U.S. Justice Department voices concerns over CSX-Pan Am deal

Cites effects on competition in challenge to proposed rail merger

Csx Earnings Presentation

The U.S. Department of Justice has challenged CSX Transportation’s proposed acquisition of Pan Am Railways, contending that, as proposed, it threatens to diminish competition among freight carriers in New England.

The DOJ expressed its misgivings in an eight-page brief filed with the Surface Transportation Board, the federal regulatory agency considering the deal. The brief begins by reminding the board of President Biden’s executive order, which reads, “A fair, open, and competitive marketplace has long been a cornerstone of the American economy, while excessive market concentration threatens basic economic liberties, democratic accountability, and the welfare of workers, farmers, small businesses, startups, and consumers.”

The DOJ notes that CSX and Pan Am currently provide competing freight service on parallel tracks across Massachusetts. Pan Am Southern, a joint venture owned equally by Pan Am and Norfolk Southern Railway, operates on the Patriot Corridor between Albany, N.Y., and Ayer, Mass. To the south, CSX operates the New York line from Pittsfield through Springfield and Worcester to Framingham and Boston in Massachusetts. In acquiring Pan Am, CSX would gain control over operations along the “Patriot Corridor” along with a 50 percent stake in the rails themselves.

By acquiring Pan Am, CSX would gain control over both east-west lines across Massachusetts. To address this concern, CSX and NSR have agreed to lease operations on the “Patriot Corridor” to the Berkshire & Eastern Railroad, a subsidiary of Genesee & Wyoming Inc. And CSX would grant Norfolk Southern access to its track to the south, enabling it to run double-stack trains through Worcester to Ayer, skirting the Hoosac Tunnel on the “Patriot Corridor.”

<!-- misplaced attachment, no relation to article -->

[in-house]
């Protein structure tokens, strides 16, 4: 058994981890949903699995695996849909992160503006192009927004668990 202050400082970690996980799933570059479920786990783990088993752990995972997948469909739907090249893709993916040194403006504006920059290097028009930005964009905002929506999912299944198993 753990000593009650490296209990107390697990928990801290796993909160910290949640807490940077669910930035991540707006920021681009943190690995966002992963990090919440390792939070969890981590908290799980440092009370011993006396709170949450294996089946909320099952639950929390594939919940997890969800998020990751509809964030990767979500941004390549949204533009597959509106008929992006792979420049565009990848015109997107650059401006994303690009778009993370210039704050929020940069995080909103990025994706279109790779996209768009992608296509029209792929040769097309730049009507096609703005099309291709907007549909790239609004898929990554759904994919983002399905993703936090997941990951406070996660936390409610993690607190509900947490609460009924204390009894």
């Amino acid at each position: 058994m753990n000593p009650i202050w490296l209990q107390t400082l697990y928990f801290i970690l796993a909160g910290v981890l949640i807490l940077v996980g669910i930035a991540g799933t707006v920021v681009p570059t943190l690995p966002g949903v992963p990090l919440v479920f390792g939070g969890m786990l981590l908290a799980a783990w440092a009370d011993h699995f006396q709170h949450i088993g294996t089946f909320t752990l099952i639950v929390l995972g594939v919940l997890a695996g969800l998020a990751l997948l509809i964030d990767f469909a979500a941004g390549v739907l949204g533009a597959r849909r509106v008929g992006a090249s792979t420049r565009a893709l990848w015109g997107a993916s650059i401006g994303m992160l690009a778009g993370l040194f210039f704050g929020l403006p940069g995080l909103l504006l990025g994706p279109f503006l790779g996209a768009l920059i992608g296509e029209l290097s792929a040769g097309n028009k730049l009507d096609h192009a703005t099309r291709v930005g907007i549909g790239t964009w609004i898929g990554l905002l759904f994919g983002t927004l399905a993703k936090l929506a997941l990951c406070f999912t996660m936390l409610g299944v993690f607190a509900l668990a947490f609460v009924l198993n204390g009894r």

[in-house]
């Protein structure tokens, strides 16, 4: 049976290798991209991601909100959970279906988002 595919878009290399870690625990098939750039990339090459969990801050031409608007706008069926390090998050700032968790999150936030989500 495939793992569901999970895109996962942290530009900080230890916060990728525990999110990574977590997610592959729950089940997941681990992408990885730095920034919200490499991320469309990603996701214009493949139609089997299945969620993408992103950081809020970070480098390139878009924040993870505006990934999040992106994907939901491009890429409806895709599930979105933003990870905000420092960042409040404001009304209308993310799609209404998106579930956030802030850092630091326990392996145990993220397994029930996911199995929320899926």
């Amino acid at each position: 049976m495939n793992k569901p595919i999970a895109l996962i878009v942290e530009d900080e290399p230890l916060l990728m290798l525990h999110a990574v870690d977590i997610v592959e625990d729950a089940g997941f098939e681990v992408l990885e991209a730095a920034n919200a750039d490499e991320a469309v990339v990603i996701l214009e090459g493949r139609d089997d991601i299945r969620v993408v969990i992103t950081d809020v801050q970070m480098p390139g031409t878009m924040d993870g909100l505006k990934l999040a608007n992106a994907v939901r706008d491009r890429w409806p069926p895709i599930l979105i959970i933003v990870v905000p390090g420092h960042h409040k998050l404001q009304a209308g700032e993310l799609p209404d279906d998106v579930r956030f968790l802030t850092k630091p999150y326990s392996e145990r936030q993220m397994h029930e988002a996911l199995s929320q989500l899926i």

But the DOJ was not persuaded. The said that, despite leasing the Patriot Corridor operations, CSX’s co-ownership of the rails would afford it excessive control, enabling it to interfere with the pricing and scheduling of traffic on the line.

The DOJ also says that the transaction also provides for Berkshire & Eastern to operate Pan Am’s service on the Knowledge Corridor between New Haven, Conn., White River Junction, Vt., and that also threatens competition on that line.

Finally, the DOJ noted that CSX’s arrangements to address competitive concerns are contractual and “at best a band-aid (that) can be breached, often without any recourse or remedy, and fail to maintain premerger competition.” The transaction, the department found, would displace the competitive relationship between CSX and Norfolk Southern with a “duopoly ripe for coordination and competitive harm.”

The DOJ suggests the STB could approve CXT’s acquisition of Pan Am and sustain a competitive freight market by requiring CSX to divest its 50 percent share in the Patriot Corridor – an arrangement that is contained in the proposed acquisition, which says that the two rail companies would consider such a sale within seven years of CSX’s acquisition of Pan Am.

Since CSX announced its intention to purchase Pan Am in December 2020, the proposed transaction has drawn growing support from commercial shippers and public officials in New England, including Gov. Chris Sununu and, most recently, House Majority Leader Jason Osborne of New Hampshire.

At the same time, the Surface Transportation Board, which must approve the transaction, has proceeded in fits and starts, as interests in both Massachusetts and Vermont have questioned and challenged aspects of the deal. In July, the board announced it expected to issue its final decision by April 1, 2022.

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